Real Life Newsies Were Very Different Than What We Saw In The Disney Film

posted Apr 25, 2016 by Kathy Pinna
These aren't the boys who delivered a newspaper to your home, these are the children (usually age 9 - 15, sometimes younger) who bought papers and sold them on the streets of cities. They became the face of child exploitation during the 19th and 20th centuries. How would you feel if your son had to live the life you see on these pages?

History: Newsboys, or "newsies", referred to boys (and sometimes girls) who sold newspapers on street corners. They made up a large percentage of the child labor force from the mid 1800's through the 1920's. While working for long hours and low pay (they couldn't return unsold papers to the publishers), they were also considered "thugs" or "hooligans" by the public because they worked at night and their work took them to adult places such as saloons and vaudeville halls. They had to be street smart and good businessmen, achieving their education in daily life, not in school.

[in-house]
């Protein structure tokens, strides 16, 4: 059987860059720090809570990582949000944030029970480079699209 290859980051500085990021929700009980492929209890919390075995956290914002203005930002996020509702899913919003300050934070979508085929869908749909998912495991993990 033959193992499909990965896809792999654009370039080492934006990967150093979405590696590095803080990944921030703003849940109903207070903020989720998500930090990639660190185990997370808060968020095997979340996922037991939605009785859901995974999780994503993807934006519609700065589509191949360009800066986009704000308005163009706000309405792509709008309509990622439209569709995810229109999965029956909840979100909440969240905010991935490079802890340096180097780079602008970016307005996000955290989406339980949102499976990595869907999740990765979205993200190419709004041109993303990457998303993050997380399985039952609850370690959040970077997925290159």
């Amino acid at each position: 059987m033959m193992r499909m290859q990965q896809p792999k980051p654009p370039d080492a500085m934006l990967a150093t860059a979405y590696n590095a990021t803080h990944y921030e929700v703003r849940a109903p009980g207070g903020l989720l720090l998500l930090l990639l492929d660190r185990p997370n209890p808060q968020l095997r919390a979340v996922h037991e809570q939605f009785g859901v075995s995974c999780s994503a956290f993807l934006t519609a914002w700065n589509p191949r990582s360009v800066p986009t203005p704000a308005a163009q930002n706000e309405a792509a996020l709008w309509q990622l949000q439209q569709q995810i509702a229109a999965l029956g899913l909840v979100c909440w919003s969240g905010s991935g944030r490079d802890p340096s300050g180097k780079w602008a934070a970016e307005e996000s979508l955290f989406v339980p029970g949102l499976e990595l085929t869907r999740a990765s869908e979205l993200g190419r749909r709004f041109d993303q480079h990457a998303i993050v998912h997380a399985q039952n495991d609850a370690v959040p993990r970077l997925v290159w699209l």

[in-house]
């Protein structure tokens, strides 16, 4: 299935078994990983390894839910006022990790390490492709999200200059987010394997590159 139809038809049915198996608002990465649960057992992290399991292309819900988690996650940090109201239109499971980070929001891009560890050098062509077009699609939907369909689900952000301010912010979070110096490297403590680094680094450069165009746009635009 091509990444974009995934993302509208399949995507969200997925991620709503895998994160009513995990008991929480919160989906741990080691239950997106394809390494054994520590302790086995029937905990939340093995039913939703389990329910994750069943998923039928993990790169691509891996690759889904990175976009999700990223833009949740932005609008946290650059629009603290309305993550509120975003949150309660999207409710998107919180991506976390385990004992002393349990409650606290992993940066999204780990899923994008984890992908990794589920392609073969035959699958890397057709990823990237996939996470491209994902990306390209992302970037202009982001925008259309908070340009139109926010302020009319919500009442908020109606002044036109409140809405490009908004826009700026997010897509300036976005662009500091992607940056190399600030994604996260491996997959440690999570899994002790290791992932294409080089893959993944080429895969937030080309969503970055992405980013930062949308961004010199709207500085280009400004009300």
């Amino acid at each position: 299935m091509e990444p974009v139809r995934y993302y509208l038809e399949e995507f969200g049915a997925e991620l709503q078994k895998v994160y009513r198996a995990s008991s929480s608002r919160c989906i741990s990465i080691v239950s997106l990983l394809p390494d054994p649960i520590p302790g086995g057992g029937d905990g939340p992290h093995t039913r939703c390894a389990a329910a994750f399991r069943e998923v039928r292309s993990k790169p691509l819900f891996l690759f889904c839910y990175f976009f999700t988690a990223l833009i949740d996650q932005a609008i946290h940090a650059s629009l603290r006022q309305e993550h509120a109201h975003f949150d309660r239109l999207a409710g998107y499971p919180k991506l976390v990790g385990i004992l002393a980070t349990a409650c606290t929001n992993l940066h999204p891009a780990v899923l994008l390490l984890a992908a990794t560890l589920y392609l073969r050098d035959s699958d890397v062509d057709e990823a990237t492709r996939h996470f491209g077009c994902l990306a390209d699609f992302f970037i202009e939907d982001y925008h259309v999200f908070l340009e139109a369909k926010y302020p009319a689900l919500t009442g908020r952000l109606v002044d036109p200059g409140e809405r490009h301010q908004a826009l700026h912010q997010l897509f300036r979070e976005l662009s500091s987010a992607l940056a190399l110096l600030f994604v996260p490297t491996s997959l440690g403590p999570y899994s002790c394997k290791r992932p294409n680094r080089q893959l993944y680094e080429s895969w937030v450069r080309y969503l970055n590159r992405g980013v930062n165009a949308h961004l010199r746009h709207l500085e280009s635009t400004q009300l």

Buying your wares

These newsies are lining up to buy a token ("brass checks"), which they exchange for newspapers to sell.

Brothers - 5, 7, 10 yrs

These Texas brothers worked from 6a to 9 or 10p selling newspapers. 1913

Long nights

This little newsboy (in 1912), fell asleep while selling his papers.

Waiting for the special edition

These newsies are waiting for a special baseball edition, which they will then sell on the street.

Just, awww . . .

A six yr old newsboy in Texas - and he isn't the youngest.

"Newsboy Club"

Guess they created a club for newsies - to keep them out of saloons - but they're still in trouble. (With a capital T and that rhymes with P and that stands for . . . )

Pretty perky!

Well, at least they're young. This is noon on Sunday and they have been out selling papers since 5a. No church, of course.

"Where some of their money goes"

12 - 15 hr days and buying something to drink! (The public thought that newsies were akin to modern gangs.)

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